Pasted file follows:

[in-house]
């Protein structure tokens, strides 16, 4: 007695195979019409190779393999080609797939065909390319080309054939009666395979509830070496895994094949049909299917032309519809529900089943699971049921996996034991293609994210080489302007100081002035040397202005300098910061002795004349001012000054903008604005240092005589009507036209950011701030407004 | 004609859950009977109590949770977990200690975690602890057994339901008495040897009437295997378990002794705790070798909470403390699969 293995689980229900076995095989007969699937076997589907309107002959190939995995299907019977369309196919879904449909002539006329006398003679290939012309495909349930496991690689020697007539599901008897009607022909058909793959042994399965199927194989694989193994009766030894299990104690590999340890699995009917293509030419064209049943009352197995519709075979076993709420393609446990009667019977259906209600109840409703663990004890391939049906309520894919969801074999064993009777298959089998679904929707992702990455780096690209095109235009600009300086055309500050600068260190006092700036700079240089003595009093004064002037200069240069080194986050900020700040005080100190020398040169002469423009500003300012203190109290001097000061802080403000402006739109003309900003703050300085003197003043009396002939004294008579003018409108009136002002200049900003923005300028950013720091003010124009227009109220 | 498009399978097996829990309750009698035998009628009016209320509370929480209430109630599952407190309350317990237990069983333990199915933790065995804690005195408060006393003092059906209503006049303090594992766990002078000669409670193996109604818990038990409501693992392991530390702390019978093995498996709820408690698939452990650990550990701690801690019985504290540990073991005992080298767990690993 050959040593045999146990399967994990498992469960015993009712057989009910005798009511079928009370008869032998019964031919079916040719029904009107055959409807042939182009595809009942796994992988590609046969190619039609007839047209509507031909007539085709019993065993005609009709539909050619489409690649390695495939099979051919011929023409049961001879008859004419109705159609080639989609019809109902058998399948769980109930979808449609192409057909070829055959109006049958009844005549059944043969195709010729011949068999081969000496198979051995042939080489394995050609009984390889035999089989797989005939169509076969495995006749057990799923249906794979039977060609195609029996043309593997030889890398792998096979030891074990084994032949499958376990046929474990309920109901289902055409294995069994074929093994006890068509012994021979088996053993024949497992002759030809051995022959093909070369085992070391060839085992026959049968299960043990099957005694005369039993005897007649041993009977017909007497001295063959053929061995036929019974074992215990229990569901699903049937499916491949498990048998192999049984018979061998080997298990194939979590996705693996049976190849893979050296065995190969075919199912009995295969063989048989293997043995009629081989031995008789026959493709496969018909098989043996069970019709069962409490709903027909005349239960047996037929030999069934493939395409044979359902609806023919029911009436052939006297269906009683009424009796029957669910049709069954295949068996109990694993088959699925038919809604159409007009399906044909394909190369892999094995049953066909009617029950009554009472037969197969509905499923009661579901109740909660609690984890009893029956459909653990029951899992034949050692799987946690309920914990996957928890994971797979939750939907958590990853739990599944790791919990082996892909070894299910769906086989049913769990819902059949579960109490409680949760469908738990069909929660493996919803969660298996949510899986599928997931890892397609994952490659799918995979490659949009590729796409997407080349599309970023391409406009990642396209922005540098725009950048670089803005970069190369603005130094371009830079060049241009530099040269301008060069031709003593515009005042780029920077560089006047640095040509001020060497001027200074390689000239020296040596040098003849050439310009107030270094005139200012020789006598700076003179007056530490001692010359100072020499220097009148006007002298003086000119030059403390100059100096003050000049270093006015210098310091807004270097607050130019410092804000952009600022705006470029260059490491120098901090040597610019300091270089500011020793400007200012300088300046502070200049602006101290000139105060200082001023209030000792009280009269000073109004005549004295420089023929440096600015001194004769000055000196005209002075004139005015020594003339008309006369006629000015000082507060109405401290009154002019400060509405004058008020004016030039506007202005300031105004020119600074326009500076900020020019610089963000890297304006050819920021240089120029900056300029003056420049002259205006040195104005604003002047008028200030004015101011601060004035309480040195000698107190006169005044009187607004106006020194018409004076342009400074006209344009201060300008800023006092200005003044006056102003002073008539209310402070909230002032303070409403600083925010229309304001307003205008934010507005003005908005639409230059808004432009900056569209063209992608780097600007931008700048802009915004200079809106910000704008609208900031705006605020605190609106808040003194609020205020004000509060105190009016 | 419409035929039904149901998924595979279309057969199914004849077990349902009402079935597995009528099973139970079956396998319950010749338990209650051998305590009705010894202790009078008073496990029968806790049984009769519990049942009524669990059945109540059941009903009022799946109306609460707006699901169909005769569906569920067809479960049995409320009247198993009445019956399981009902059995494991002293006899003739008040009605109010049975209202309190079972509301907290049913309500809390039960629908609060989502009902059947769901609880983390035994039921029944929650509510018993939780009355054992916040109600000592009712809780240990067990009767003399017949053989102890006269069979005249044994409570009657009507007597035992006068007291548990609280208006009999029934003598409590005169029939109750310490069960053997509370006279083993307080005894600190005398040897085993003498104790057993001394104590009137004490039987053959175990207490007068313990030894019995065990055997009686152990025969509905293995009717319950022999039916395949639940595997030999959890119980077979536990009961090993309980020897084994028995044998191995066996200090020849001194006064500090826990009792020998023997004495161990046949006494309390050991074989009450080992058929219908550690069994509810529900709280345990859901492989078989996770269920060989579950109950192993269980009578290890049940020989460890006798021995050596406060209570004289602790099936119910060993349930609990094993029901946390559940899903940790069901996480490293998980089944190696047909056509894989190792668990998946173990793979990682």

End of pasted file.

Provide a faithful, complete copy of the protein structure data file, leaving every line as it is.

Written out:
[in-house]
């Protein structure tokens, strides 16, 4: 007695195979019409190779393999080609797939065909390319080309054939009666395979509830070496895994094949049909299917032309519809529900089943699971049921996996034991293609994210080489302007100081002035040397202005300098910061002795004349001012000054903008604005240092005589009507036209950011701030407004 | 004609859950009977109590949770977990200690975690602890057994339901008495040897009437295997378990002794705790070798909470403390699969 293995689980229900076995095989007969699937076997589907309107002959190939995995299907019977369309196919879904449909002539006329006398003679290939012309495909349930496991690689020697007539599901008897009607022909058909793959042994399965199927194989694989193994009766030894299990104690590999340890699995009917293509030419064209049943009352197995519709075979076993709420393609446990009667019977259906209600109840409703663990004890391939049906309520894919969801074999064993009777298959089998679904929707992702990455780096690209095109235009600009300086055309500050600068260190006092700036700079240089003595009093004064002037200069240069080194986050900020700040005080100190020398040169002469423009500003300012203190109290001097000061802080403000402006739109003309900003703050300085003197003043009396002939004294008579003018409108009136002002200049900003923005300028950013720091003010124009227009109220 | 498009399978097996829990309750009698035998009628009016209320509370929480209430109630599952407190309350317990237990069983333990199915933790065995804690005195408060006393003092059906209503006049303090594992766990002078000669409670193996109604818990038990409501693992392991530390702390019978093995498996709820408690698939452990650990550990701690801690019985504290540990073991005992080298767990690993 050959040593045999146990399967994990498992469960015993009712057989009910005798009511079928009370008869032998019964031919079916040719029904009107055959409807042939182009595809009942796994992988590609046969190619039609007839047209509507031909007539085709019993065993005609009709539909050619489409690649390695495939099979051919011929023409049961001879008859004419109705159609080639989609019809109902058998399948769980109930979808449609192409057909070829055959109006049958009844005549059944043969195709010729011949068999081969000496198979051995042939080489394995050609009984390889035999089989797989005939169509076969495995006749057990799923249906794979039977060609195609029996043309593997030889890398792998096979030891074990084994032949499958376990046929474990309920109901289902055409294995069994074929093994006890068509012994021979088996053993024949497992002759030809051995022959093909070369085992070391060839085992026959049968299960043990099957005694005369039993005897007649041993009977017909007497001295063959053929061995036929019974074992215990229990569901699903049937499916491949498990048998192999049984018979061998080997298990194939979590996705693996049976190849893979050296065995190969075919199912009995295969063989048989293997043995009629081989031995008789026959493709496969018909098989043996069970019709069962409490709903027909005349239960047996037929030999069934493939395409044979359902609806023919029911009436052939006297269906009683009424009796029957669910049709069954295949068996109990694993088959699925038919809604159409007009399906044909394909190369892999094995049953066909009617029950009554009472037969197969509905499923009661579901109740909660609690984890009893029956459909653990029951899992034949050692799987946690309920914990996957928890994971797979939750939907958590990853739990599944790791919990082996892909070894299910769906086989049913769990819902059949579960109490409680949760469908738990069909929660493996919803969660298996949510899986599928997931890892397609994952490659799918995979490659949009590729796409997407080349599309970023391409406009990642396209922005540098725009950048670089803005970069190369603005130094371009830079060049241009530099040269301008060069031709003593515009005042780029920077560089006047640095040509001020060497001027200074390689000239020296040596040098003849050439310009107030270094005139200012020789006598700076003179007056530490001692010359100072020499220097009148006007002298003086000119030059403390100059100096003050000049270093006015210098310091807004270097607050130019410092804000952009600022705006470029260059490491120098901090040597610019300091270089500011020793400007200012300088300046502070200049602006101290000139105060200082001023209030000792009280009269000073109004005549004295420089023929440096600015001194004769000055000196005209002075004139005015020594003339008309006369006629000015000082507060109405401290009154002019400060509405004058008020004016030039506007202005300031105004020119600074326009500076900020020019610089963000890297304006050819920021240089120029900056300029003056420049002259205006040195104005604003002047008028200030004015101011601060004035309480040195000698107190006169005044009187607004106006020194018409004076342009400074006209344009201060300008800023006092200005003044006056102003002073008539209310402070909230002032303070409403600083925010229309304001307003205008934010507005003005908005639409230059808004432009900056569209063209992608780097600007931008700048802009915004200079809106910000704008609208900031705006605020605190609106808040003194609020205020004000509060105190009016 | 419409035929039904149901998924595979279309057969199914004849077990349902009402079935597995009528099973139970079956396998319950010749338990209650051998305590009705010894202790009078008073496990029968806790049984009769519990049942009524669990059945109540059941009903009022799946109306609460707006699901169909005769569906569920067809479960049995409320009247198993009445019956399981009902059995494991002293006899003739008040009605109010049975209202309190079972509301907290049913309500809390039960629908609060989502009902059947769901609880983390035994039921029944929650509510018993939780009355054992916040109600000592009712809780240990067990009767003399017949053989102890006269069979005249044994409570009657009507007597035992006068007291548990609280208006009999029934003598409590005169029939109750310490069960053997509370006279083993307080005894600190005398040897085993003498104790057993001394104590009137004490039987053959175990207490007068313990030894019995065990055997009686152990025969509905293995009717319950022999039916395949639940595997030999959890119980077979536990009961090993309980020897084994028995044998191995066996200090020849001194006064500090826990009792020998023997004495161990046949006494309390050991074989009450080992058929219908550690069994509810529900709280345990859901492989078989996770269920060989579950109950192993269980009578290890049940020989460890006798021995050596406060209570004289602790099936119910060993349930609990094993029901946390559940899903940790069901996480490293998980089944190696047909056509894989190792668990998946173990793979990682």